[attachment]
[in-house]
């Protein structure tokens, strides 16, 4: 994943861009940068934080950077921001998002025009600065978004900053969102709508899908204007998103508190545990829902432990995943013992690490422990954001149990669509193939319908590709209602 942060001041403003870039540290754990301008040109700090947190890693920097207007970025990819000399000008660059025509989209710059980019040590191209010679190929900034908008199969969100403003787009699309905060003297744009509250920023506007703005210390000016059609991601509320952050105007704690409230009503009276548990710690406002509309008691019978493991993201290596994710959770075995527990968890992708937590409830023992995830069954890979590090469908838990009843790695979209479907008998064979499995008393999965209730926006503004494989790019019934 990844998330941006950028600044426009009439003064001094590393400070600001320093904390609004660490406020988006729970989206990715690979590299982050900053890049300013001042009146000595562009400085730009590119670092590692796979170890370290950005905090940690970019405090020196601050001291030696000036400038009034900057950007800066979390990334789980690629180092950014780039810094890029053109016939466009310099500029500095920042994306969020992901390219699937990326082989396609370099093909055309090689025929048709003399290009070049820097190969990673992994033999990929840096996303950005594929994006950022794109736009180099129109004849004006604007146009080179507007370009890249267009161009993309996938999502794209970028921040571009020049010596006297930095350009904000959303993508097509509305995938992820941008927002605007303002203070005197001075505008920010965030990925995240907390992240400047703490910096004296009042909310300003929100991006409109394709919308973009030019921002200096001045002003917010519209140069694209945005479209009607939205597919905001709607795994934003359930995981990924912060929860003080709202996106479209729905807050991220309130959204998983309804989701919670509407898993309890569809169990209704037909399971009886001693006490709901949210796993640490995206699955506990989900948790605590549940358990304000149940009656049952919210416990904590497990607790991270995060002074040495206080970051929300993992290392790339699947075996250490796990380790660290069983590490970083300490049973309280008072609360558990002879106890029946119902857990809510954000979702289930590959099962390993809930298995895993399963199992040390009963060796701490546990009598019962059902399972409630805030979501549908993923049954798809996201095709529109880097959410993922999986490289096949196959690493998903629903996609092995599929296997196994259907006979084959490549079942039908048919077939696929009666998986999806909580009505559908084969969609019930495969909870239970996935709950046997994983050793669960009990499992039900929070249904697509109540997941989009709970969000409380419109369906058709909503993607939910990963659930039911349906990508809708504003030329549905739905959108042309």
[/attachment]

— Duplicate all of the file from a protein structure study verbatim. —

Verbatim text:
[in-house]
């Protein structure tokens, strides 16, 4: 994943861009940068934080950077921001998002025009600065978004900053969102709508899908204007998103508190545990829902432990995943013992690490422990954001149990669509193939319908590709209602 942060001041403003870039540290754990301008040109700090947190890693920097207007970025990819000399000008660059025509989209710059980019040590191209010679190929900034908008199969969100403003787009699309905060003297744009509250920023506007703005210390000016059609991601509320952050105007704690409230009503009276548990710690406002509309008691019978493991993201290596994710959770075995527990968890992708937590409830023992995830069954890979590090469908838990009843790695979209479907008998064979499995008393999965209730926006503004494989790019019934 990844998330941006950028600044426009009439003064001094590393400070600001320093904390609004660490406020988006729970989206990715690979590299982050900053890049300013001042009146000595562009400085730009590119670092590692796979170890370290950005905090940690970019405090020196601050001291030696000036400038009034900057950007800066979390990334789980690629180092950014780039810094890029053109016939466009310099500029500095920042994306969020992901390219699937990326082989396609370099093909055309090689025929048709003399290009070049820097190969990673992994033999990929840096996303950005594929994006950022794109736009180099129109004849004006604007146009080179507007370009890249267009161009993309996938999502794209970028921040571009020049010596006297930095350009904000959303993508097509509305995938992820941008927002605007303002203070005197001075505008920010965030990925995240907390992240400047703490910096004296009042909310300003929100991006409109394709919308973009030019921002200096001045002003917010519209140069694209945005479209009607939205597919905001709607795994934003359930995981990924912060929860003080709202996106479209729905807050991220309130959204998983309804989701919670509407898993309890569809169990209704037909399971009886001693006490709901949210796993640490995206699955506990989900948790605590549940358990304000149940009656049952919210416990904590497990607790991270995060002074040495206080970051929300993992290392790339699947075996250490796990380790660290069983590490970083300490049973309280008072609360558990002879106890029946119902857990809510954000979702289930590959099962390993809930298995895993399963199992040390009963060796701490546990009598019962059902399972409630805030979501549908993923049954798809996201095709529109880097959410993922999986490289096949196959690493998903629903996609092995599929296997196994259907006979084959490549079942039908048919077939696929009666998986999806909580009505559908084969969609019930495969909870239970996935709950046997994983050793669960009990499992039900929070249904697509109540997941989009709970969000409380419109369906058709909503993607939910990963659930039911349906990508809708504003030329549905739905959108042309």